Monday, May 12, 2014

How I Would Help Entrepreneurs if I Were the President

Starting a business is HARD as shit.

I don’t care what any politician, any magazine, any journalist says… it is hard and if you believe in those overnight rags-to-riches in one of those “Fast Company” articles, please bang your head against your laptop/phone screen right now.

Thomas Edison said “success is 1% inspiration, 99% perspiration.” Well, im telling you it’s more like 0.00001% and 99.99999%.

Of course, what’s even more obnoxiously annoying is how the government is claiming to be champions of small business (Obama’s “Yes We Can” is more like… “Yes We Take”), yet at the end of every month they have their hand sticking out, expecting to get paid for zero work they’ve done and zero risk they’ve taken.

I’m no anarchist. I’m no green tea party member. I’m no libertarian. But I do believe that in capitalism, entrepreneurs and the businesses they create (and hence the jobs they create) are the basic fabric of society. If you piss us off, we’ll either find ways to relieve that anger.. or just move. (No wonder so many internet companies are leaving US.)

Governments (and society in general) treat small companies like they’re big companies. But Steve Blank notes, small companies and startups are not big companies. So why should they be treated as such? (including taxes)

I have no desire to run for government office, but if I were the president and were looking for some kind of REAL economic reform, I wouldn’t be trying to “create” jobs bailing out banks and finance companies, as they don’t create value. IT’s like they’re trying to help an alcoholic quit by giving him more alcohol because his body is shaking from the alcohol withdrawal symptoms. Remember, an alcoholic is SUPPOSED to be withdrawing from alcohol to freakin’ quit.

Here are some PRACTICAL things the government can do

1) No corporate tax of any kind for companies if they’re under 5 years in operation and less than $250k in net revenue.

Children aren’t little adults. They are minors – they have their own set of rules, and a big chunk of adult rules don’t apply to them. Why don’t we do the same for companies that are just starting out so that we can give them a chance to succeed?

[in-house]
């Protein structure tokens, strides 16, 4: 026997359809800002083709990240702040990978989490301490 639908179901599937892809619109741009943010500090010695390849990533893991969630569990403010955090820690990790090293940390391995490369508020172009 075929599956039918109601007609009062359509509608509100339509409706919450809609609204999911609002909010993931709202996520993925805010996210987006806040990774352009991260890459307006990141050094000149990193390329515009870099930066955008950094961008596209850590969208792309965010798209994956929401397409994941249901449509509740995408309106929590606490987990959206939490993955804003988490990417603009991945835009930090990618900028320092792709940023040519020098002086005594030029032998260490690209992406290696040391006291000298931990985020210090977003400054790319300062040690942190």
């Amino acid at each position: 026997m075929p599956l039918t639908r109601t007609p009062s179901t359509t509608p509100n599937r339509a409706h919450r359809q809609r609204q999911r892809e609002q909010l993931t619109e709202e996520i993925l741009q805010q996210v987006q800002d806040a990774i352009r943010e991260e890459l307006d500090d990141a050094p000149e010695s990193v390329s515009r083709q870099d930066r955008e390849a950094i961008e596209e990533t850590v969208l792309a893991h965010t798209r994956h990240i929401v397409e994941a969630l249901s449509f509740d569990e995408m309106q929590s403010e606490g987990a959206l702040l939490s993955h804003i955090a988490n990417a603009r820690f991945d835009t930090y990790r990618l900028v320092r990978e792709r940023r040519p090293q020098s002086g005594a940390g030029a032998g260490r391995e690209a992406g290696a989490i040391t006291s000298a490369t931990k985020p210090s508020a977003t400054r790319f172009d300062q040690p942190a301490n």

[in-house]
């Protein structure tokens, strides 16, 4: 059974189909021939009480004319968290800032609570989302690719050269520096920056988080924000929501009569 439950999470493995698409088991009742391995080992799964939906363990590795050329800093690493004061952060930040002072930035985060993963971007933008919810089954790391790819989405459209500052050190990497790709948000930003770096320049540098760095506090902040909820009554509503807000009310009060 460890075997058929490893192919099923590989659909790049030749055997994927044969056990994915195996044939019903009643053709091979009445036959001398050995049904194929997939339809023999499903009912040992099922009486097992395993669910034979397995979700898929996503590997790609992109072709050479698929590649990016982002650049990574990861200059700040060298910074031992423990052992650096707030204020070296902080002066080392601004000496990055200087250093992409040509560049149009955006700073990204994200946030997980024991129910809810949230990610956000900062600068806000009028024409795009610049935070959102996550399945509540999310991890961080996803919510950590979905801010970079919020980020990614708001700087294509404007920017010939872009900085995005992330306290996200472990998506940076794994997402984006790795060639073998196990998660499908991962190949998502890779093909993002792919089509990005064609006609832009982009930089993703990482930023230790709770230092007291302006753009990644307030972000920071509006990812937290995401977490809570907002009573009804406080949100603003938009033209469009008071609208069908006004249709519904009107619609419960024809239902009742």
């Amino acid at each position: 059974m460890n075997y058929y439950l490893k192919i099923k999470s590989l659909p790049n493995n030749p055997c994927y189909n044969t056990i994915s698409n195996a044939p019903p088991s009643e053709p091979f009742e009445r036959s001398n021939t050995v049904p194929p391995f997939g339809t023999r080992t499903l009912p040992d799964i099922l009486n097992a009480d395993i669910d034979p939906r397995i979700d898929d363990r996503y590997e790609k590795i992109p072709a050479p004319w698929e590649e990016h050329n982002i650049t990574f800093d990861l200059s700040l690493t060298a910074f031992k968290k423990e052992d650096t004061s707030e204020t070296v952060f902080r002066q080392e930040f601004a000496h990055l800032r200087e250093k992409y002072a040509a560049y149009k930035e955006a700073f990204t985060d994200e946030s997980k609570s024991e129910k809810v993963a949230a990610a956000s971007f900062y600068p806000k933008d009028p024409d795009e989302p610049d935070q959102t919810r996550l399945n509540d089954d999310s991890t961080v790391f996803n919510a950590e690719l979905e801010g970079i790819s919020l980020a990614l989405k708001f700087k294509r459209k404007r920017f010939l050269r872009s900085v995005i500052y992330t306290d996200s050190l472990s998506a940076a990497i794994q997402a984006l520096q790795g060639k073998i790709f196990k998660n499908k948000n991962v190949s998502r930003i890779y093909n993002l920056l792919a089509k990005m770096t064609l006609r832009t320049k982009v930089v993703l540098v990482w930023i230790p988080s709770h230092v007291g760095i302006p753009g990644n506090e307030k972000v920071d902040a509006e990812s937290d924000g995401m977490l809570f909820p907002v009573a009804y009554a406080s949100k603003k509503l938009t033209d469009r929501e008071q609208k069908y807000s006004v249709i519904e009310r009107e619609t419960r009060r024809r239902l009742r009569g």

I would say if your company meets BOTH of these criteria

  • under 5 years in operation (as business entity of some sort)

  • under $250k net revenue (i.e. total revenue – cost of goods sold) – actually this is Mark Cuban’s idea, but i modified it .. net seems more logical than total (if you make $250k but spent $250k in goods to make that, you might as well not have done anything)

Then you don’t pay any corporate tax whatsoever. None. Zilch.

2) Free government healthcare for startups*

(* startups as classified from point #1)

Did you know health care as a percentage of GDP is the HIGHEST in US?

Staggering 17.9% according to WorldBank.

And you might imagine, the “expensive” states are bearing the biggest load.

Most likely, if you run a company, you notice that health benefits are probably your largest cost in terms of benefits.

This is ridiculous. How are cash AND cashflow strapped companies supposed to generate that much in health care costs for each and every employee?

Instead of having government sponsored healthcare for lazy welfare leeches, let’s give free healthcare to startups and their employees.

Im not a fan of forced redistribution of wealth, but since it’s there, let’s put it to better use.

3) TedX for Shark Tank (Shark TankX)

Bill Gates said

“If I was down to my last dollar, I’d spend it on public relations.”

One of the biggest reason for most startups not taking off is not lack of product market fit, not lack of experience, not lack of team’s abilities… but the fact that the market isn’t aware of what they do.

Unless you have a HUGE marketing spend (i.e. VC funded) or have some crazy growth hacking marketers to go viral, one of your biggest battle will be for getting some kind of press.

Shark Tank seems to have done a good job of getting exposure to startups and product ideas, but there’s only so many startups that can get coverage and there are only so many hours in a day that these investors can use to meet with them.

So why not use TEDX approach to Shark Tank? Have a “local Shark Tank” show in each and every city, hosted by local successful entrepreneurs?

I wouldn’t say that the government should get involved as equity partners (government should never be in business of any kind, other than basic government stuff like military, police, fire, roads, etc.), instead pay for the costs associated with producing & getting press for these shows.

What do you think? Leave your thoughts in the comments

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Source: ShoeMOney

How I Would Help Entrepreneurs if I Were the President

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